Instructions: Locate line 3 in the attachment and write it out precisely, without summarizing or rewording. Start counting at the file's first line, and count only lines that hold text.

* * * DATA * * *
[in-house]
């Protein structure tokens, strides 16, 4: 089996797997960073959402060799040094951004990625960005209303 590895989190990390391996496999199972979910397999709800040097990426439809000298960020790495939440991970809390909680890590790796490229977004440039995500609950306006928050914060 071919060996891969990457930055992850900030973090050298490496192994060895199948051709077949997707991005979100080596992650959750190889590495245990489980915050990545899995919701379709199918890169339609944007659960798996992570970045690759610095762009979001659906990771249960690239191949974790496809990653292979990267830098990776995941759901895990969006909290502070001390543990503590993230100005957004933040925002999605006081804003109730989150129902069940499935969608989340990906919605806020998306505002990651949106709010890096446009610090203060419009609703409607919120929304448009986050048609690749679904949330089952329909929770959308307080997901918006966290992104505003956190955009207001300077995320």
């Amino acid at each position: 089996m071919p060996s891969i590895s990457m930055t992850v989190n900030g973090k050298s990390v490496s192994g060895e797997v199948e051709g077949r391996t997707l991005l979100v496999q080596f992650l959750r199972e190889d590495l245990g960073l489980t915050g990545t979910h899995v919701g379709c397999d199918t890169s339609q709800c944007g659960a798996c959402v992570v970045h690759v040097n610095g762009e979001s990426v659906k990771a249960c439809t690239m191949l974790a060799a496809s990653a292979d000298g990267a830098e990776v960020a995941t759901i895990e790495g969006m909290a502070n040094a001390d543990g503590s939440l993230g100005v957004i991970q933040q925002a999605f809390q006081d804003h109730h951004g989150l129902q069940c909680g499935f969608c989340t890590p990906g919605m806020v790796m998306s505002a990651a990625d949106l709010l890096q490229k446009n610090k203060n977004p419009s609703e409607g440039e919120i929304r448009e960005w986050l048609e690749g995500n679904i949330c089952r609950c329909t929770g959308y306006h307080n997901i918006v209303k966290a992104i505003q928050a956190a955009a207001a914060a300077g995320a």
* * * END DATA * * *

């Amino acid at each position: 089996m071919p060996s891969i590895s990457m930055t992850v989190n900030g973090k050298s990390v490496s192994g060895e797997v199948e051709g077949r391996t997707l991005l979100v496999q080596f992650l959750r199972e190889d590495l245990g960073l489980t915050g990545t979910h899995v919701g379709c397999d199918t890169s339609q709800c944007g659960a798996c959402v992570v970045h690759v040097n610095g762009e979001s990426v659906k990771a249960c439809t690239m191949l974790a060799a496809s990653a292979d000298g990267a830098e990776v960020a995941t759901i895990e790495g969006m909290a502070n040094a001390d543990g503590s939440l993230g100005v957004i991970q933040q925002a999605f809390q006081d804003h109730h951004g989150l129902q069940c909680g499935f969608c989340t890590p990906g919605m806020v790796m998306s505002a990651a990625d949106l709010l890096q490229k446009n610090k203060n977004p419009s609703e409607g440039e919120i929304r448009e960005w986050l048609e690749g995500n679904i949330c089952r609950c329909t929770g959308y306006h307080n997901i918006v209303k966290a992104i505003q928050a956190a955009a207001a914060a300077g995320a």